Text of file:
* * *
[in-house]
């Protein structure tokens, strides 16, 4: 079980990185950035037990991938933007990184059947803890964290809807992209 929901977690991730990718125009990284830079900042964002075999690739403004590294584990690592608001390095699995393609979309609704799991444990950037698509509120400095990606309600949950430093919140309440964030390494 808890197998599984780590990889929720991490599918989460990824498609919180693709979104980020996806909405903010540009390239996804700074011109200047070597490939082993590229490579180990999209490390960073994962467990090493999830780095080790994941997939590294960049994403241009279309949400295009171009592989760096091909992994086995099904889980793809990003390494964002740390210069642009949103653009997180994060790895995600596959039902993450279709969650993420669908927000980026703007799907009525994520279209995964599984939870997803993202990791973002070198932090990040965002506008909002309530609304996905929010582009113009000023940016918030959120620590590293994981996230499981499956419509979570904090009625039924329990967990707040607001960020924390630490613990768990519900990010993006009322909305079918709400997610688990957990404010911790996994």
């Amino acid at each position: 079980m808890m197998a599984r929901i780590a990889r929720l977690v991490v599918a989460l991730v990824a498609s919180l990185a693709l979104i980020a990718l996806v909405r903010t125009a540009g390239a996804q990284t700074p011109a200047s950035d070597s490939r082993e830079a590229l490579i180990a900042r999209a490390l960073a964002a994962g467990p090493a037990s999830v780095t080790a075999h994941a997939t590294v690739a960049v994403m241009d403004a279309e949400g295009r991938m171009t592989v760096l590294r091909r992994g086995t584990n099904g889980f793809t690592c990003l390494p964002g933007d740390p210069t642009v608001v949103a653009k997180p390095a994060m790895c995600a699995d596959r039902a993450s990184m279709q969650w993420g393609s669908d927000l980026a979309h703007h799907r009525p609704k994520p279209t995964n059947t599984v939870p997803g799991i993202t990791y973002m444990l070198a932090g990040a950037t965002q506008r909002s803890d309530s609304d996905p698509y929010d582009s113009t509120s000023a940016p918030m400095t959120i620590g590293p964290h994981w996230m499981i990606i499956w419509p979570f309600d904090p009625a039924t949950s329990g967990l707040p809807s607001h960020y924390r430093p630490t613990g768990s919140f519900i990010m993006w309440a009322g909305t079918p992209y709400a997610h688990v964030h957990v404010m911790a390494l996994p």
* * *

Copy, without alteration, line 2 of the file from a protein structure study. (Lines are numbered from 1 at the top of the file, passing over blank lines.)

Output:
């Protein structure tokens, strides 16, 4: 079980990185950035037990991938933007990184059947803890964290809807992209 929901977690991730990718125009990284830079900042964002075999690739403004590294584990690592608001390095699995393609979309609704799991444990950037698509509120400095990606309600949950430093919140309440964030390494 808890197998599984780590990889929720991490599918989460990824498609919180693709979104980020996806909405903010540009390239996804700074011109200047070597490939082993590229490579180990999209490390960073994962467990090493999830780095080790994941997939590294960049994403241009279309949400295009171009592989760096091909992994086995099904889980793809990003390494964002740390210069642009949103653009997180994060790895995600596959039902993450279709969650993420669908927000980026703007799907009525994520279209995964599984939870997803993202990791973002070198932090990040965002506008909002309530609304996905929010582009113009000023940016918030959120620590590293994981996230499981499956419509979570904090009625039924329990967990707040607001960020924390630490613990768990519900990010993006009322909305079918709400997610688990957990404010911790996994």